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Photo Source: https://www.yahoo.com/news/donald-trump-retweets-deputy-leader-britain-firsts-anti-muslim-posts-115801522.html

The symbiotic relationship between Islamist extremism and far-right extremism is well established.   Sharing a common narrative of hate, intolerance and sometimes violence, both feed off each other, validating each other’s existence.  Following every Islamist inspired terrorist attack in Western countries, we see a spike in anti-Muslim hate both online and offline, against innocent law abiding Muslim citizens. This is then capitalised upon by groups such as ISIS for whom anti-Muslim hatred is a key recruitment tool in convincing Muslims to believe their message that the West is a hostile place for Muslims and an enemy of Islam.  Breaking this cycle is one of the challenges of our time; yet as was demonstrated yesterday, there remains a complete failure to understand this.

President Trump claims he wants to defeat “radical Islamic terrorism” yet part of his misguided strategy appears to legitimise extremists by retweeting Jayda Fransen, the Deputy Leader of the far-right, racist and anti-Muslim party “Britain First.”   This is not only irresponsible but incredibly dangerous.  What Britain First stands for is not a hushed up secret.  Jayda herself is convicted of religiously aggravated harassment of an innocent Muslim woman in front of her children. Britain First, like all extremists, seek to amplify their messages of hate by relying extensively on fake news to generate fear and justify their hate-filled politics.  The video shared by Fransen and Trump, which apparently showed a “Muslim migrant” beating up a Dutch boy has already been debunked by Dutch officials as fake. Despite the damage done in feeding anti-Muslim hate and bolstering far right hate groups like Britain First, this hasn’t resulted in Trump undoing his tweet which was shared to over 42 million of his followers or offer an apology.

On the day POTUS retweeted Jayda, she gained upwards of 15000 new followers and numerous mainstream media interviews where smilingly, she appealed to Trump to intervene in her conviction. David Duke of the KKK, tweeted to show his approval. However Trump’s actions were not just a gift for the far-right, who he has continually validated since he came to power.  It’s also a boost for Islamist extremists, who can now use Trump’s retweeting to evidence that the West is indeed a hostile place for Muslims whilst ignoring the fact that so many of the public expressed disgust and Government officials, including Prime Minister Teresa May and Home Secretary Amber Rudd who explicitly condemned the President as “wrong”.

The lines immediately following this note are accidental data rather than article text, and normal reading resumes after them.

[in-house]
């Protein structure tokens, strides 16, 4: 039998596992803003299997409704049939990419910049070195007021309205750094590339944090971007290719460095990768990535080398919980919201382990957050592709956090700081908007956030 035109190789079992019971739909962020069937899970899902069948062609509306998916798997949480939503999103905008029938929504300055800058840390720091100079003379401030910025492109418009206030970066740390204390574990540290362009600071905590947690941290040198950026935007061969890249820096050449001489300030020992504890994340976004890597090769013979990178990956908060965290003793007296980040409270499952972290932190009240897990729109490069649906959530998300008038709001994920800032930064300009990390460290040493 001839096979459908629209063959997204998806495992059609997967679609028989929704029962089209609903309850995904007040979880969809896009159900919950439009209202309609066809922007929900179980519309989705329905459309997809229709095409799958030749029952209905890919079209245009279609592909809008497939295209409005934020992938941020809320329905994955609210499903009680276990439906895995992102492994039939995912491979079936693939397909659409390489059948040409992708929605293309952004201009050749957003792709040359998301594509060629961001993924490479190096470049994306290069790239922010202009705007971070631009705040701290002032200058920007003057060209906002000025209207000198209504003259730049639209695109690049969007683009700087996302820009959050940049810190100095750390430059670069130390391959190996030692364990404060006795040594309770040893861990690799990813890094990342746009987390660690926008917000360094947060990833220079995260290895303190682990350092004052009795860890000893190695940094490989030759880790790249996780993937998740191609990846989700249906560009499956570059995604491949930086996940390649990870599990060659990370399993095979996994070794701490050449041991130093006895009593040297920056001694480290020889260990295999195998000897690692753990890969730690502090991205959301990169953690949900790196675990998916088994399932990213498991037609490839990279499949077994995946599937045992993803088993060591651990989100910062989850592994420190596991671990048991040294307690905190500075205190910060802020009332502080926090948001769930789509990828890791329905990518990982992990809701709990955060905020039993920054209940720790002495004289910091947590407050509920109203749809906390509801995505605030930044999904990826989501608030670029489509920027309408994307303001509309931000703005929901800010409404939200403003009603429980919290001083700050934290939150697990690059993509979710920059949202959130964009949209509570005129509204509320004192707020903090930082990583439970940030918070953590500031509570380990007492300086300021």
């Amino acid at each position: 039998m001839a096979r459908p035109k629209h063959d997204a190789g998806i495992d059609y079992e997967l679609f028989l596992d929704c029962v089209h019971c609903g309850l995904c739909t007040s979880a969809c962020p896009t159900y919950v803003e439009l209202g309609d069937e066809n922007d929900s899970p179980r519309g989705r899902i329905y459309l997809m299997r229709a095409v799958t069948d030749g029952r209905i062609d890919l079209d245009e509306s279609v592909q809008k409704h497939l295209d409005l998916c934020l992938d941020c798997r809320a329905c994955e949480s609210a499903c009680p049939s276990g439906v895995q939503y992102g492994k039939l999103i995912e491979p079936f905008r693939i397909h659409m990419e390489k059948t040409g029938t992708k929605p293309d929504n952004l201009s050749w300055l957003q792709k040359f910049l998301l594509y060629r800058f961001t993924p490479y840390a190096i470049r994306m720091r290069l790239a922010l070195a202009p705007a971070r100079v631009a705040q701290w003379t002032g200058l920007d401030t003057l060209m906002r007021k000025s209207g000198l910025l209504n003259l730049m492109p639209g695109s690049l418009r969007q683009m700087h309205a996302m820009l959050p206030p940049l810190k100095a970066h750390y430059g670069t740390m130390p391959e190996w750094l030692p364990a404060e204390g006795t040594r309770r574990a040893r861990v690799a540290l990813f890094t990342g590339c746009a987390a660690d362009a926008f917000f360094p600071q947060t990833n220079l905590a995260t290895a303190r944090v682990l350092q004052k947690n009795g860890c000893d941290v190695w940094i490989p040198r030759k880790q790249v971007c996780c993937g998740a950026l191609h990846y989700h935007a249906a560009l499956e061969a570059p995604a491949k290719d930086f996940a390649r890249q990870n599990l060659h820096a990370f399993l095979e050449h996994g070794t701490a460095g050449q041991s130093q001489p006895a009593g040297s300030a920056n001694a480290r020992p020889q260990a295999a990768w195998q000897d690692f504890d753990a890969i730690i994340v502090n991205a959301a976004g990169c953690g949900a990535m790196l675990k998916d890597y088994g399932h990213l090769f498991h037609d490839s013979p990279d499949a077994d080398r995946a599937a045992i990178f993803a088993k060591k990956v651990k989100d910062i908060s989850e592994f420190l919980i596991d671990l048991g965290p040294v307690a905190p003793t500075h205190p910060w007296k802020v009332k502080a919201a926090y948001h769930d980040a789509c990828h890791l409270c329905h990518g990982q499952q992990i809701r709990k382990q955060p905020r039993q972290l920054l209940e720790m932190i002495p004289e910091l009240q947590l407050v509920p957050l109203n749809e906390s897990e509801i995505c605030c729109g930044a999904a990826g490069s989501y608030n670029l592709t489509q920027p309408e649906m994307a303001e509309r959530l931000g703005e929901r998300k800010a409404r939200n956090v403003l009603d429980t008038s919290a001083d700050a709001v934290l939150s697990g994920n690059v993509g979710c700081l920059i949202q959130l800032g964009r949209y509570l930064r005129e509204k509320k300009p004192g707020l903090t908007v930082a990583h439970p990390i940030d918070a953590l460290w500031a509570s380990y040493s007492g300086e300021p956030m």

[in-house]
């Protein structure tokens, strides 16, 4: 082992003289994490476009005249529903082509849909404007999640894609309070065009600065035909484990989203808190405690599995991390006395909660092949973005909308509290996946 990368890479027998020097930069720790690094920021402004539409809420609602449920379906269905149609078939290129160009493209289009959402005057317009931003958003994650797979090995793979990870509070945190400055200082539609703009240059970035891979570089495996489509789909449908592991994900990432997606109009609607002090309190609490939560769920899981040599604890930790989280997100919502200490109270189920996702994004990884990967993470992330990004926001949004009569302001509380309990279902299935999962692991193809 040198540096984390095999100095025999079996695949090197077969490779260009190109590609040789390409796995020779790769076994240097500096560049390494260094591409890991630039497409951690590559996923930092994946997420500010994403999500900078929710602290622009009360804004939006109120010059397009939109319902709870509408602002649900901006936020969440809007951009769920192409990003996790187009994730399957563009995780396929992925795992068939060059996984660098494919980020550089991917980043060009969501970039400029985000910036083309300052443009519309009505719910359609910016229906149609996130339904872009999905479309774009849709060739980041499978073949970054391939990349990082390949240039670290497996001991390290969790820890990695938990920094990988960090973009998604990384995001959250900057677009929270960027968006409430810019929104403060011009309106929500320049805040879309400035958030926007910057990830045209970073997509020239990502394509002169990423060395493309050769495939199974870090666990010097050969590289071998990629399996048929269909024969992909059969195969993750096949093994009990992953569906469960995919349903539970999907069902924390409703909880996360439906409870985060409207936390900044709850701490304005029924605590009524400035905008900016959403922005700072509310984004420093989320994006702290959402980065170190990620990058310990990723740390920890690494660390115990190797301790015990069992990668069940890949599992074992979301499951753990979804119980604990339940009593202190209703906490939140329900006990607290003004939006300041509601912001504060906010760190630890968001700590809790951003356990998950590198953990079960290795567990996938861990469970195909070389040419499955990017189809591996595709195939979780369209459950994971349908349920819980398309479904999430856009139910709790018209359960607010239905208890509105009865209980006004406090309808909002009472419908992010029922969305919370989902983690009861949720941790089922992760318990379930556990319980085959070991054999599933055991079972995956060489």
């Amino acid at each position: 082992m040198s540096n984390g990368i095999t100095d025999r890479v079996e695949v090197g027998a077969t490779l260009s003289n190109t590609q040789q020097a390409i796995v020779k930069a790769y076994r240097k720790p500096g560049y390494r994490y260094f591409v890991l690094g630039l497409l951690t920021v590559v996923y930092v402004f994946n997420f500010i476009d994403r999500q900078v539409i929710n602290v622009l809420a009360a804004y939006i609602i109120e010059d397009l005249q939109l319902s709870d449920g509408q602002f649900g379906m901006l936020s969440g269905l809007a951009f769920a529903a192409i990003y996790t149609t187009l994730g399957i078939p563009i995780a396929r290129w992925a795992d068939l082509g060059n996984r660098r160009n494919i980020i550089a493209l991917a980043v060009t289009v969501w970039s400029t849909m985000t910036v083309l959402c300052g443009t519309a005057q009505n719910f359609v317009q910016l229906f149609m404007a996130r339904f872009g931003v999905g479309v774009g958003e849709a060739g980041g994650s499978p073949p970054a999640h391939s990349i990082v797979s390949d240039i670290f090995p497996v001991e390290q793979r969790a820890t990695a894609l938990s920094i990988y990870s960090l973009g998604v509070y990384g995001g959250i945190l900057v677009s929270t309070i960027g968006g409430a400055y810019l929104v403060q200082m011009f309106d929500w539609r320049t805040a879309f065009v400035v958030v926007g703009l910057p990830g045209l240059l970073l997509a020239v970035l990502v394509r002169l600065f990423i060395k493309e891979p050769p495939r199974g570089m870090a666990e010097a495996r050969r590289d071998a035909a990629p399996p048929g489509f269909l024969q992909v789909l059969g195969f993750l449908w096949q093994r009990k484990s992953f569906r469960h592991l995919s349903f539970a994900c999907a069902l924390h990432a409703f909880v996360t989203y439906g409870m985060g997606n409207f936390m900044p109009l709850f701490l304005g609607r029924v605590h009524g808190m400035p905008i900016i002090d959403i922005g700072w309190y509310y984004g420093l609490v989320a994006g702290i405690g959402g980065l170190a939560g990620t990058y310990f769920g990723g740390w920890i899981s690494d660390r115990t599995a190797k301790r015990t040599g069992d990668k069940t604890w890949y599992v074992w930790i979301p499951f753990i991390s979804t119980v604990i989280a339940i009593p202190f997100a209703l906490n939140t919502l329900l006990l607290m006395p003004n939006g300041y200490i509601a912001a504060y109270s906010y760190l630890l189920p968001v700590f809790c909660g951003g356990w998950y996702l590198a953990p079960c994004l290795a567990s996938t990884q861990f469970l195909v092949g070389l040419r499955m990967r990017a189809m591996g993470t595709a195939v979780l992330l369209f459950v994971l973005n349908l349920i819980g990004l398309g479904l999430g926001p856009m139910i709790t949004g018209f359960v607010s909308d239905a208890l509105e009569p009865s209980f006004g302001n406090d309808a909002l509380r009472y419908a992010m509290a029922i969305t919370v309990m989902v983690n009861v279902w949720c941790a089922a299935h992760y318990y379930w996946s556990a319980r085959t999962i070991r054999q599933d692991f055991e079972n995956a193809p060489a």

According to a report published in August by The Nation Institute’s Investigative Fund and The Centre for Investigative Reportings, there were almost twice as many terrorist incidents by right-wing extremists as by Islamist extremists in the U.S. from 2008 to 2016. Looking at both plots and attacks carried out, the group tracked 201 terrorist incidents on U.S. soil from January 2008 to the end of 2016. The database shows 115 cases by right-wing extremists ― from white supremacists to militias to “sovereign citizens” ― compared to 63 cases by Islamist extremists.  So whilst Trump lectures us about dealing with Islamist terrorism, his silence on far right extremism demonstrates his complete inability (or unwillingness) to tackle far right extremism.

To date, far right extremists have been reliant on sophisticated social media strategies to push out their hateful narratives and recruit supporters and followers, including the use of Bots and fake accounts. However, this seems no longer necessary when the supposed leader of the Free World appears to be actively legitimising and promoting far-right extremism. And if he continues down this path, he makes Islamist extremism that much stronger and harder to challenge for the rest of us.

Finally just imagine if Mayor of London Sadiq Khan had retweeted Islamist extremists; Trump – and the entire world for that matter, would be the first to publicly rebuke him, yet the US President has defended his action of retweeting extremists and many more have stayed silent.   While lecturing our government to solve the problem of extremism in the UK, he is unwilling to address white supremacism in his own country while he himself legitimises the far right extremist worldview.    Our country does not need to take lessons from President Trump on how to defeat extremism.

Yasmin Weaver

30/11/2017

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5PillarsUK:  What are Muslims Islamists thinking?

Despite the global rise of Islamist extremism, the response to it here has been unfortunately predictable and highly counter-productive.  Partly because of widespread ignorance around Islamist ideology, coupled with the active deflection by Islamists themselves and their sympathisers, the debate around Islamist radicalisation in our society is nothing short of regressive.